A North Carolina federal judge has given the go-ahead for a court-appointed receiver to treat nearly 10,000 "net winners" of the $700 million ZeekRewards Ponzi scheme as defendants in a class-action lawsuit - a mechanism that the overseeing judge deemed as "the only means to reasonably and efficiently resolve the Receiver’s claims against 9,400 net winners.” Kenneth D. Bell, the Receiver for Rex Venture Group, LLC d/b/a ZeekRewards.com ("ZeekRewards"), is seeking the return of fictitious "profits" from approximately 9,400 participants in the ZeekRewards scheme that were fortunate enough to realize $1,000 or more in returns from their involvement. Allowing the pursuit of these net winners, as they are known in receivership parlance, as a class will not only greatly reduce the complications and redundancy in bringing the same claims against thousands of individuals, but in doing so will also preserve assets for future distribution to those victims who were not as fortunate.
ZeekRewards was an online penny auction website that attracted users at an exponential pace due to a lucrative investment program that promised annual returns exceeding 200% and provided recruitment-based incentives to participants.. The program, masterminded by Paul Burks, attracted over one million participants before the Securities and Exchange Commission filed an emergency enforcement action in August 2012 alleging the venture was a massive Ponzi and pyramid scheme. Following Bell's appointment, his subsequent investigation revealed that over 700,000 participants suffered collective losses exceeding $700 million.
Bell's investigation also showed that tens of thousands of participants had not only recouped their initial investment but also varying amounts of "false profits" that, by virtue of Zeek's operation as a Ponzi scheme, were simply the redistribution of investments by other victims. Bell has instituted separate actions against the largest net winners not only in the U.S., but other countries such as Canada, New Zealand, and Australia.
While some of the top net winners received more than $1 million from ZeekRewards, the vast majority of profiteers received a much smaller amount of false profits. Bell employed a strategy whereby he sued the top ten U.S. net winners, who each received false profits of over $900,000, and sought to designate those net winners as class representatives for a much larger class of approximately 9,400 profiteers who had earned more than $1,000 from the scheme. Bell argued that those class representatives would likely retain experienced counsel and mount a vigorous defense due to the large sums sought, and that these representatives would "fairly and adequately protect the interests of the class." Pursuant to Rule 23(a) of the Federal Rules of Civil Procedure, Bell argued that the requisite requirements of numerosity, commonality, typicality, and fair and adequate representation had been satisfied. Not surprisingly, Bell's request was opposed by the proposed class representatives, who claimed that certification was improper on the basis that it would deprive those individuals of certain due process rights.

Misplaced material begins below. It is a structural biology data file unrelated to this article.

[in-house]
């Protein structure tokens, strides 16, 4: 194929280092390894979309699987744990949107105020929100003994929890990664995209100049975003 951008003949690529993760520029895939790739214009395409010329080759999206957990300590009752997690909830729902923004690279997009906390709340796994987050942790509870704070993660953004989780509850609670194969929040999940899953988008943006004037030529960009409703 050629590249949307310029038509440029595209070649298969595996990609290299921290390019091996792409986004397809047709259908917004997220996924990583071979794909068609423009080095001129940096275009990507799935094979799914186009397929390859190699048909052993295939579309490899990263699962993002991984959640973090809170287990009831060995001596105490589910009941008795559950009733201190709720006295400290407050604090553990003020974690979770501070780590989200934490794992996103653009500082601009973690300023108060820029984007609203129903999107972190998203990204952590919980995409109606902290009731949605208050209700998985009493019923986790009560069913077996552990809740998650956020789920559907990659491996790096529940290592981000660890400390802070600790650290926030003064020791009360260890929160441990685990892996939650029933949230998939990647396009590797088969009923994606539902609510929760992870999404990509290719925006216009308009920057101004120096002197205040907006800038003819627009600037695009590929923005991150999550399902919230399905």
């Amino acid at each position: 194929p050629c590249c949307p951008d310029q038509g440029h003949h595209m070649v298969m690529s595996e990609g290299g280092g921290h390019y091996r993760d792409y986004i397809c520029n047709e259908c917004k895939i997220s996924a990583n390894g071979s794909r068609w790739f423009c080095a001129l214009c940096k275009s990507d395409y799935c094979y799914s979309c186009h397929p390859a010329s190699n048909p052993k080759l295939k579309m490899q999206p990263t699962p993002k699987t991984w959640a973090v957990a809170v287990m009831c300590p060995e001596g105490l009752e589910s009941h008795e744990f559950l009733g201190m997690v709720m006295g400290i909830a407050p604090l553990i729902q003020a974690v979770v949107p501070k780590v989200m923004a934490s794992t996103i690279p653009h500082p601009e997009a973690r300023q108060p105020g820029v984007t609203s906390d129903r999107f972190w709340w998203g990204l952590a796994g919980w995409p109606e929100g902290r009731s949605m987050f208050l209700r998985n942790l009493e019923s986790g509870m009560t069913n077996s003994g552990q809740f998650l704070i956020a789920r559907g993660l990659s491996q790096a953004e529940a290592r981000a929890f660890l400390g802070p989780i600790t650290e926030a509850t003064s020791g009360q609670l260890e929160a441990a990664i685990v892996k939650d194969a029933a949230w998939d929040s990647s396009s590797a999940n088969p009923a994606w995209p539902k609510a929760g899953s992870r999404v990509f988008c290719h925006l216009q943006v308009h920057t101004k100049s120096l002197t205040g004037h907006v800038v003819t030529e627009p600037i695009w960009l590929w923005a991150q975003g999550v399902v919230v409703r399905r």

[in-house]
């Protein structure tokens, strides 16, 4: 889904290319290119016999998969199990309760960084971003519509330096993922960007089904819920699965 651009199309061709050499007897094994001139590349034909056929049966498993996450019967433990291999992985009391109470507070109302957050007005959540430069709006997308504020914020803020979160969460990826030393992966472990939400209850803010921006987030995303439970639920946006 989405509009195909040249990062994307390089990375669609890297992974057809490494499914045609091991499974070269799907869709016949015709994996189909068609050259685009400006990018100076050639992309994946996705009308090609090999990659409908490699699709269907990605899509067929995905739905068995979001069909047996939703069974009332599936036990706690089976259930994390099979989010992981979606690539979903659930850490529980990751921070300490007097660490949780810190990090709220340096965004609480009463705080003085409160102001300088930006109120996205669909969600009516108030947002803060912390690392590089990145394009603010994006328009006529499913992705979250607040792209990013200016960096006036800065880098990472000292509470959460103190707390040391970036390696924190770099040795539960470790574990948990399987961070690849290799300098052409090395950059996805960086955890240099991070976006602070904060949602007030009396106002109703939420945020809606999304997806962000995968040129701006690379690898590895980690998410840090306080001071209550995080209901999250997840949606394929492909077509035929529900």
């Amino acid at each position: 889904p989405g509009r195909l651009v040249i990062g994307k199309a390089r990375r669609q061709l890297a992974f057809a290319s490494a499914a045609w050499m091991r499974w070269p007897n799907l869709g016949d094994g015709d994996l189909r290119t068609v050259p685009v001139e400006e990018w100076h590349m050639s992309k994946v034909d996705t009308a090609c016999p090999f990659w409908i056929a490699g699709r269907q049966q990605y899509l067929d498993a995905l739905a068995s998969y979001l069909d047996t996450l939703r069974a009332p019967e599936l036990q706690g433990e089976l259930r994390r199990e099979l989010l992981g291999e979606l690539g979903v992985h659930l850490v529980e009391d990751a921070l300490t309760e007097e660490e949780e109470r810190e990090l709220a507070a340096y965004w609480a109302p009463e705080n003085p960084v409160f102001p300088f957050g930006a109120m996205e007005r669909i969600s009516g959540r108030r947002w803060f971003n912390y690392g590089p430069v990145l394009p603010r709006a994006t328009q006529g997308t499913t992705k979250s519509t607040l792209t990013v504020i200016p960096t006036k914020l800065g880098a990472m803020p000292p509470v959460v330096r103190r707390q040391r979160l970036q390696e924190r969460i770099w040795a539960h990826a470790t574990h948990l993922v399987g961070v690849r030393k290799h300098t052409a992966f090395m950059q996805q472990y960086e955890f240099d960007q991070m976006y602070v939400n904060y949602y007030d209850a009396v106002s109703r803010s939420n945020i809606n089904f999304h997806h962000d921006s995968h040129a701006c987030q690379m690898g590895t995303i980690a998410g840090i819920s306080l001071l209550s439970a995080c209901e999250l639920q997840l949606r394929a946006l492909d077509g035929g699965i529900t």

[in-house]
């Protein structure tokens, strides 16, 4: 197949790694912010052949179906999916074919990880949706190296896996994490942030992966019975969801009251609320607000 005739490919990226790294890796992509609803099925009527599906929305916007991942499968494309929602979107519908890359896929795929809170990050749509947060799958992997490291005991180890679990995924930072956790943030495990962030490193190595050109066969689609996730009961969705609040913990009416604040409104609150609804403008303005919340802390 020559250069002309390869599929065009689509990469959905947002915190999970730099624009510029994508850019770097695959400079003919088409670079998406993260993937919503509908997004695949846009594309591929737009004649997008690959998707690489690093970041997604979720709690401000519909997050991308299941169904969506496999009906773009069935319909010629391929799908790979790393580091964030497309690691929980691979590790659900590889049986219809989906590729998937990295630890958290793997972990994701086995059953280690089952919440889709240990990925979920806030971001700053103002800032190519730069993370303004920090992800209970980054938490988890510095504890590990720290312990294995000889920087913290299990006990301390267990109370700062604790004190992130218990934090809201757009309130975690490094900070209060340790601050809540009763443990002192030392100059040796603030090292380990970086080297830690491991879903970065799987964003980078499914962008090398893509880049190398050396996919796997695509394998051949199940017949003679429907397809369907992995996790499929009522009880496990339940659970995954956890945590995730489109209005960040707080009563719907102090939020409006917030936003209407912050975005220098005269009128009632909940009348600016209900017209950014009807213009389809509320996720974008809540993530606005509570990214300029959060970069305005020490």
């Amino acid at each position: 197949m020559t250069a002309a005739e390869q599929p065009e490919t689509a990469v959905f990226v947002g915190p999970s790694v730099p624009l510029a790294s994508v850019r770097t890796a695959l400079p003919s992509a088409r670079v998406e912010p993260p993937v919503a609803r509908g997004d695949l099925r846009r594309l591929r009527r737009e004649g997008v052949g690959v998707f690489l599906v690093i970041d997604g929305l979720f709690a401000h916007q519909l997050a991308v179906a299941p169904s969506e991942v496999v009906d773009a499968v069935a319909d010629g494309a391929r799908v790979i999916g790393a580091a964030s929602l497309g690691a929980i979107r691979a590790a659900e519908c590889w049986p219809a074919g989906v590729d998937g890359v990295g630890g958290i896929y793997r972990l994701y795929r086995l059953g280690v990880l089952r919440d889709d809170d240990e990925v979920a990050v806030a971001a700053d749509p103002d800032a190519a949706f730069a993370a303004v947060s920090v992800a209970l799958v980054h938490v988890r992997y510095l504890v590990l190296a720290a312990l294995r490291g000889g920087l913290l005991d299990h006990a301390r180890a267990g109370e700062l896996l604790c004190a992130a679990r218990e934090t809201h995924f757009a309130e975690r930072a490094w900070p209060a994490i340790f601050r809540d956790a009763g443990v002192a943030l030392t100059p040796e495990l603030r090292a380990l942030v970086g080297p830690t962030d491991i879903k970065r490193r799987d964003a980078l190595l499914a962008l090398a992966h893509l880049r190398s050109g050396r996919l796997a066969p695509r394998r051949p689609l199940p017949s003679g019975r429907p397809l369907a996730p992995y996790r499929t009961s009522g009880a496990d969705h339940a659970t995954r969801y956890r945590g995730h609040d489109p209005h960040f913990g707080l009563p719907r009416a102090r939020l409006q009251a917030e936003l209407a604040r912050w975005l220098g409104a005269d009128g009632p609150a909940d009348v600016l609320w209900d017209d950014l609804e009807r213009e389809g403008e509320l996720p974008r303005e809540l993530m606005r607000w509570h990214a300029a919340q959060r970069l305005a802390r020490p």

The Court's decision first analyzed the four factors set forth in Rule 23(a). While Defendants did not contest the numerosity requirement, it analyzed objections to the commonality and typicality factors. First, the Court rejected Defendants' commonality arguments, finding that any potential dissimilarities did not impair the ability to reach a common resolution to the core issues of law and fact. Next, the Court found that the proposed class representatives satisfied the typicality requirement on the basis that each participated in the same event and course of conduct that gave rise to the Defendant class. Finally, the Court found that the proposed representatives fairly and adequately represented the interests of the 9,400 class members, finding that their issues were aligned and that the representatives were not likely to abandon their or return the substantial sums sought by the Receiver without engagement of competent counsel and mounting a vigorous defense.
The certification of the class will not only result in an efficient mechanism to pursue thousands of clawback claims, but also avoided the nightmare scenario of potentially having inconsistent results if the Receiver were forced to pursue each of the clawback defendants individually. Additionally, doing so would have resulted in exponential costs to the Receiver that would serve only as a dollar-for-dollar reduction in assets that could potentially be later returned to victims. Finally, allowing the receiver to pursue clawback claims in a class action also increases the total potential recoveries by allowing the receiver to target net winners with a lower threshold of clawback claims that might not have been a realistic target in the context of a separate action.
A copy of the Court's order is below: